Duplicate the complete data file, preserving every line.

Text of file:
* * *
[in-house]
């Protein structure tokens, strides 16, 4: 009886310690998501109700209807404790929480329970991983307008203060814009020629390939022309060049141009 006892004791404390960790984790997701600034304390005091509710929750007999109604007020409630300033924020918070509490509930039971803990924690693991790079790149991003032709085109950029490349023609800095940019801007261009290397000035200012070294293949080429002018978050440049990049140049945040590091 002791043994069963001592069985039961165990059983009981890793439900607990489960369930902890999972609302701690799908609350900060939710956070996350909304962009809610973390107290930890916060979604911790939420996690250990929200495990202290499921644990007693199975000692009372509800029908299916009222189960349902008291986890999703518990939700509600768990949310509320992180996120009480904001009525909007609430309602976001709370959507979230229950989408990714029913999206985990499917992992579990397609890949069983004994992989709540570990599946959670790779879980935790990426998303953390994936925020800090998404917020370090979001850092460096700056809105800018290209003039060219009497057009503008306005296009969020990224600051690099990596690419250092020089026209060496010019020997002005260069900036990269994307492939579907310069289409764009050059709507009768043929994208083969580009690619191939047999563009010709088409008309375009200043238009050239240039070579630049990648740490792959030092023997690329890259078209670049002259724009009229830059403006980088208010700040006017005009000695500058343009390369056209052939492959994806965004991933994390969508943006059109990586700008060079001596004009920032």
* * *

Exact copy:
[in-house]
């Protein structure tokens, strides 16, 4: 009886310690998501109700209807404790929480329970991983307008203060814009020629390939022309060049141009 006892004791404390960790984790997701600034304390005091509710929750007999109604007020409630300033924020918070509490509930039971803990924690693991790079790149991003032709085109950029490349023609800095940019801007261009290397000035200012070294293949080429002018978050440049990049140049945040590091 002791043994069963001592069985039961165990059983009981890793439900607990489960369930902890999972609302701690799908609350900060939710956070996350909304962009809610973390107290930890916060979604911790939420996690250990929200495990202290499921644990007693199975000692009372509800029908299916009222189960349902008291986890999703518990939700509600768990949310509320992180996120009480904001009525909007609430309602976001709370959507979230229950989408990714029913999206985990499917992992579990397609890949069983004994992989709540570990599946959670790779879980935790990426998303953390994936925020800090998404917020370090979001850092460096700056809105800018290209003039060219009497057009503008306005296009969020990224600051690099990596690419250092020089026209060496010019020997002005260069900036990269994307492939579907310069289409764009050059709507009768043929994208083969580009690619191939047999563009010709088409008309375009200043238009050239240039070579630049990648740490792959030092023997690329890259078209670049002259724009009229830059403006980088208010700040006017005009000695500058343009390369056209052939492959994806965004991933994390969508943006059109990586700008060079001596004009920032």